23 June 2005

11° g - 23 Giugno: Leh – Valle di NUBRA , Diskit, Hunder 150 KM ORE 5

Partenza da Leh per il passo di Khardung-la, forse il più alto passo carrozzabile del mondo a oltre 5600mlsm. Attenzione alla programmazione di questo trasferimento, perché la strada non è aperta tutti i giorni, o lo è ma a sensi alternati (giorni pari o dispari, mattina/pomeriggio) e non sempre prevedibili, in quanto decidono anche da un giorno all’altro in base alla situazione neve.

23 August 2003

17° g - 23 AGO: Kerman – Shiraz

Lunghissimo trasferimento in bus attraverso paesaggi desertici, desolati ma a tratti affascinanti. Ci fermiamo per strada a comprare fichi secchi e freschi.

Come albergo stiamo allo Shiraz Eram, ottimo, centrale, 35 USD la doppia, TLF, ottima colazione compresa. A cena in uno dei tanti lungo la strada Chamran, affollata dai locali, sulle colline sovrastanti la città verso nord - ovest. Piacevole ed interessante, si mangia tra migliaia di iraniani che fanno il picnic sulle aiuole, e ci sono spesso mercatini e mostre lungo la strada.

30 December 2002

13° g - 30 DIC: da Sanchi a Bhopal a Mandu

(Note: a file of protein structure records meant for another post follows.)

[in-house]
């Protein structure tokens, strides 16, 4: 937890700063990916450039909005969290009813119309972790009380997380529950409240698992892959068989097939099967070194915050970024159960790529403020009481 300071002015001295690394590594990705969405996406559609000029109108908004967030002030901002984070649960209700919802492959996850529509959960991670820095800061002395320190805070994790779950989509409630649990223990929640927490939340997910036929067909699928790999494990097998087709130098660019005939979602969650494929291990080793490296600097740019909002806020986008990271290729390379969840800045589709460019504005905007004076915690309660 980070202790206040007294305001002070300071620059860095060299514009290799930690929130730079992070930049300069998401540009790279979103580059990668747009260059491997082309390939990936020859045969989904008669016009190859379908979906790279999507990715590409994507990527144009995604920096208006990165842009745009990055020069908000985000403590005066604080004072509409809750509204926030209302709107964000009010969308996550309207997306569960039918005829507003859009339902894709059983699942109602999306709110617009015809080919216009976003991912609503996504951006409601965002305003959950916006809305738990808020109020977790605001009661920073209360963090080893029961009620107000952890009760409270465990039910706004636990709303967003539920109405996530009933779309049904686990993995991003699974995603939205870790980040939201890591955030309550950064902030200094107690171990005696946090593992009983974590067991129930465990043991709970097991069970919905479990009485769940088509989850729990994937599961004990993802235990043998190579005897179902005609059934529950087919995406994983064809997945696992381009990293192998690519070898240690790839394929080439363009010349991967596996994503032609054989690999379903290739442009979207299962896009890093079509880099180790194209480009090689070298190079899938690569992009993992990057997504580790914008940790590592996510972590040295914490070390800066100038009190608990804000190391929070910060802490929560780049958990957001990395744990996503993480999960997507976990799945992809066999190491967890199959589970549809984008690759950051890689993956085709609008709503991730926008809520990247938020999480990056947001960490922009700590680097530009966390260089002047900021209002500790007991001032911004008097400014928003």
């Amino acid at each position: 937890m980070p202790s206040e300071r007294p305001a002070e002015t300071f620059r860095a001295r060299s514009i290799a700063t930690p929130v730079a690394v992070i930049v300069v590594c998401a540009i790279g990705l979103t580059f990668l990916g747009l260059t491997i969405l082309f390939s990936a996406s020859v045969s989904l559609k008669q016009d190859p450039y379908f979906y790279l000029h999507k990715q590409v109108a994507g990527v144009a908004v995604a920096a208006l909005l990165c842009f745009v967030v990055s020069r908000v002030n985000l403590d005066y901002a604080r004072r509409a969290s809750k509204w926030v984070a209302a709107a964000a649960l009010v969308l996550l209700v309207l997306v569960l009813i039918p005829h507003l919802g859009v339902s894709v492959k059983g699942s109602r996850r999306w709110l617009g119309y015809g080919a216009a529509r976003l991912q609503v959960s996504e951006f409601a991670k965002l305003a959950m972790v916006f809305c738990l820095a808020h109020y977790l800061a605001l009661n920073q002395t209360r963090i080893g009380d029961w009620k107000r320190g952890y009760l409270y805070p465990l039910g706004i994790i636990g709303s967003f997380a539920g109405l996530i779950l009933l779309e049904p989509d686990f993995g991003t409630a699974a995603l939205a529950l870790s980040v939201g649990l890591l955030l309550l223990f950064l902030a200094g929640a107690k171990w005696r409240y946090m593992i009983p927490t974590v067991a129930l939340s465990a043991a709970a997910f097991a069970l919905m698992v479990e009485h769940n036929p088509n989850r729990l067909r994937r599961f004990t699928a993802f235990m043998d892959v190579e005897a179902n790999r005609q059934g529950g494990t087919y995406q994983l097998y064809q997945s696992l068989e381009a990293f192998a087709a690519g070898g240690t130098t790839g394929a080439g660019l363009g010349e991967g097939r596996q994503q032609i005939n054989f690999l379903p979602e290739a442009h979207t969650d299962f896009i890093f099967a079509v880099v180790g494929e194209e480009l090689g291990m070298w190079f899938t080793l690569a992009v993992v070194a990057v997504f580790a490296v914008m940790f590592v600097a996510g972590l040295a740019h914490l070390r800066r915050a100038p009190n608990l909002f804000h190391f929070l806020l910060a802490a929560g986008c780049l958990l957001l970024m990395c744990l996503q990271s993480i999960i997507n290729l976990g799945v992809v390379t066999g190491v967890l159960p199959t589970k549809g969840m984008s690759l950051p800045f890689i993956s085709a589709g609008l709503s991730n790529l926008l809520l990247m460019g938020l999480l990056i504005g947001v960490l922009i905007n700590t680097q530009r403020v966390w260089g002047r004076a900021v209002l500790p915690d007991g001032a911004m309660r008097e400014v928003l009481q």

Al mattino passaggio rapido per Bhopal, dove visitiamo l'importante moschea. Ci sono tantissimi bambini seduti per terra, a testa bassa, tutti intenti a memorizzare ill Corano. In un angolo un maestro interroga uno scolaro, che però non si ricorda i versi a memoria tanto bene, lui lo aiuta un po' poi lo manda via a studiare ancora.

24 August 2002

17. - 24 AUG: Muang Khua to Udom Xai

Departure after the usual banana pancakes for breakfasts, I am getting a bit tired of them but heck... It is not without some apprehension that we started our drive from Muang Khua toward the Oudomxai province. We had been warned of landslides, uncertain how long it would take or even whether we would make it at all. We had also been assured that work was in progress to clear the roads, but somehow that did not quite sound as reassuring as we would have wished. So we are off, no choice now...

06 August 1999

7. - 6 AUG: Masvingo to Bulawayo

Depart for Bulawayo and the Matopos - approximately 3.5 hours drive.
Big Cave Camp -

04 August 1999

5. - 4 AUG: Harare to Masvingo (Great Zimbabwe)

Hertz Rent-a-car delivers our car at Imba Matombo at 08h30. We load all our stuff, get easy directions from the driver and head South for an easy drive to Masvingo. This is a 3 hour drive on an almost entirely straight road.

The condition of the tarmac is good, and after a short while I get used to driving on the left-hand side of the road.